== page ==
On cavendish: this term is used to refer to any tobacco that has been artificially sweetened (and usually flavored, but not always).

In 1994 I finally gained real internet access, although it was limited (5 hours per month!). By 1995 I had full, unlimited internet access with Netcom (anyone remember Netcruiser?). Soon I discovered the newsgroup alt.smokers.pipes, and I finally had a way to get information from people who really knew pipes. It was around that time that I discovered online tobacconists such as Cornell & Diehl, and a whole new world of pipe tobacco was opened to me.

However, I was still an aromatic smoker. Perhaps a word on the word "aromatic." In the loosest sense, this can describe anything that smells good (or at least, smells). But in pipe tobacco terms, an aromatic is a tobacco that has had some kind of non-tobacco flavoring added to it. If you can name a flavor, odds are that someone, somewhere has added it to tobacco. Craig Tarler of C&D has created many fine blends, and many aromatic blends that are not entirely offensive to me even now. Among his aromatics that I enjoyed were Honey Crest, a burley tobacco flavored with honey; Spice Nut, a blend flavored with various things that gave it (as the name suggests) a pleasant spicy, nutty flavor; a couple of different kinds of vanilla; several cavendish tobaccos flavored with various kinds of fruit-flavored brandy; and one called Pasha's Dream which was flavored with something that I could never identify but which I really liked. But something was still missing, and I wasn't completely satisfied with any of them. So one day I sent an email to Mr. Tarler explaining my situation and asking for a recommendation for an "English" blend of tobaccos without any aromatic flavoring. He recommended I try Yale Mixture. I did, and that was pretty much that.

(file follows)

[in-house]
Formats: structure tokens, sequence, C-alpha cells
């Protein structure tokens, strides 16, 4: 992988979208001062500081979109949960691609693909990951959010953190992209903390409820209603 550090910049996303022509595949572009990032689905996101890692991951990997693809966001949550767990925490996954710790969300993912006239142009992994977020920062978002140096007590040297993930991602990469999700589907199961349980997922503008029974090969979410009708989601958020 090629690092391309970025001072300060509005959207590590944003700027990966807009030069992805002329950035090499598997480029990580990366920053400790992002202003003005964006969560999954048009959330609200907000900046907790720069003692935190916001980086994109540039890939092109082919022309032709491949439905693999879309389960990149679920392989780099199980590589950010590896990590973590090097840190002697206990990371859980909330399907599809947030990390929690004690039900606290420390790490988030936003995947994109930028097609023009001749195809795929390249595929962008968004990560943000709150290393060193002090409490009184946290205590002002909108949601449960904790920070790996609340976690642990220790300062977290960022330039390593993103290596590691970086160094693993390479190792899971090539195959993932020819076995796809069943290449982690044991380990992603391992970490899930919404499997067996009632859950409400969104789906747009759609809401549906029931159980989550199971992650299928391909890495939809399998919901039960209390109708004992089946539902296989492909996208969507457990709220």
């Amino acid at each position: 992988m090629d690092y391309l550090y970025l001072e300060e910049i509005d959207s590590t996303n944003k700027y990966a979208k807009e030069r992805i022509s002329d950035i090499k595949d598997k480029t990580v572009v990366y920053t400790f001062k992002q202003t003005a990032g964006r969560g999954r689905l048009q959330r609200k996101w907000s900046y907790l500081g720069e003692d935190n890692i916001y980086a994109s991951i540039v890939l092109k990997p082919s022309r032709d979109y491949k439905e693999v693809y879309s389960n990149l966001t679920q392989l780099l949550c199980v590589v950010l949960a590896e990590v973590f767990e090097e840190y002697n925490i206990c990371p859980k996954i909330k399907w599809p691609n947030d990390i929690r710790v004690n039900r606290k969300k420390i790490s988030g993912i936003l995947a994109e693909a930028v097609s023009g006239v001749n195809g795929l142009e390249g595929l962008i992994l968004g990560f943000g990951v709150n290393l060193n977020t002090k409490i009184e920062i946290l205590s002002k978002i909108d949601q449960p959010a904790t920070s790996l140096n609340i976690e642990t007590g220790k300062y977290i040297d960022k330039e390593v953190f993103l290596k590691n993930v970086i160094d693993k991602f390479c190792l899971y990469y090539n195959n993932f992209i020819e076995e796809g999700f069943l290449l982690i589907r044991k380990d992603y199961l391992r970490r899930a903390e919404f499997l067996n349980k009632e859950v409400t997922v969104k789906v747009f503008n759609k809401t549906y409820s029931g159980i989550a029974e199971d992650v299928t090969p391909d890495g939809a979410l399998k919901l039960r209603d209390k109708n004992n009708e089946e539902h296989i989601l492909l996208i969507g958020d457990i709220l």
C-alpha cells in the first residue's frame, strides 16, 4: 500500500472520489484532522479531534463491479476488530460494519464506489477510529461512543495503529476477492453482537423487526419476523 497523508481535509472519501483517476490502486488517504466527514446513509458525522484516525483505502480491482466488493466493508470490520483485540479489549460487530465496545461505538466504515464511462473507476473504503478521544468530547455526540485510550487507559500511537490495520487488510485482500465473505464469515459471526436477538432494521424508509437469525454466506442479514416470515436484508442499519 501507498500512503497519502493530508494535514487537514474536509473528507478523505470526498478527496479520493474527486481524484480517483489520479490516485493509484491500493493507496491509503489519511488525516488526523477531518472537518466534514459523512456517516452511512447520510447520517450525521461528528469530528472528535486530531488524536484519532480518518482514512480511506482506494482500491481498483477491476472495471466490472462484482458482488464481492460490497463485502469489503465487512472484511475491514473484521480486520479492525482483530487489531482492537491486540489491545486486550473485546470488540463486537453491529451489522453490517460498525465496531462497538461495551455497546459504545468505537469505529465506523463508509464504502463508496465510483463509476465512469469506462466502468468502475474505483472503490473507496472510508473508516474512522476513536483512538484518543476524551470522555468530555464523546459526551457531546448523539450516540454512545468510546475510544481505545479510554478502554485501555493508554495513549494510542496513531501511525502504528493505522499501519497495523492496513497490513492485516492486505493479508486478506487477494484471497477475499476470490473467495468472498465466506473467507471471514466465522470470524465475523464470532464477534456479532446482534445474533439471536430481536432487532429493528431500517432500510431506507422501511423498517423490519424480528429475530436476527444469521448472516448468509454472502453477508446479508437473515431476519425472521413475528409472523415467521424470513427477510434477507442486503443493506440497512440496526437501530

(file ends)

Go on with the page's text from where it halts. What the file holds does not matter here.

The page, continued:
There isn't much I can say about aromatic blends. They usually smell wonderful to the people around the pipe smoker. However, one thing that most non-pipe smokers don't know is that the smell and flavor of a tobacco is entirely different for the smoker than it is for the bystanders. I never really liked the flavor, or especially the after-flavor of aromatics. Cherry tobaccos will smell like cherry, vanilla will smell like vanilla. There isn't a whole lot more I can say about them.

It is my opinion that it is only with natural blends, uncontaminated by any kinds of odd flavors, can the true joy and infinite nuance of pipe smoking be found. And with that, I will call it a night and explore this topic further in future posts.

For now, I will leave you with the lyrics to an old folk song called Tobacco's But An Indian Weed.

Tobacco's but an Indian weed,
Grows green at morn, cut down at eve.
It shows our decay;
We are but clay;
Think of this, when you smoke tobacco.

The pipe that is so lily-white,
Wherein so many take delight,
Gone with a touch;
Man's life is such;
Think on this, when you smoke tobacco.

The pipe that is so foul within,
Shews how the soul is stained with sin;
It doth require
The purging fire.
Think on this, when you smoke tobacco.

The ashes that are left behind,
Do serve to put us all in mind,
That unto dust,
Return we must.
Think on this, when you smoke tobacco.

The smoke that doth so high ascend,
Shews that our life must have an end;
The vapour's gone;
Man's life is done.
Think on this, when you smoke tobacco.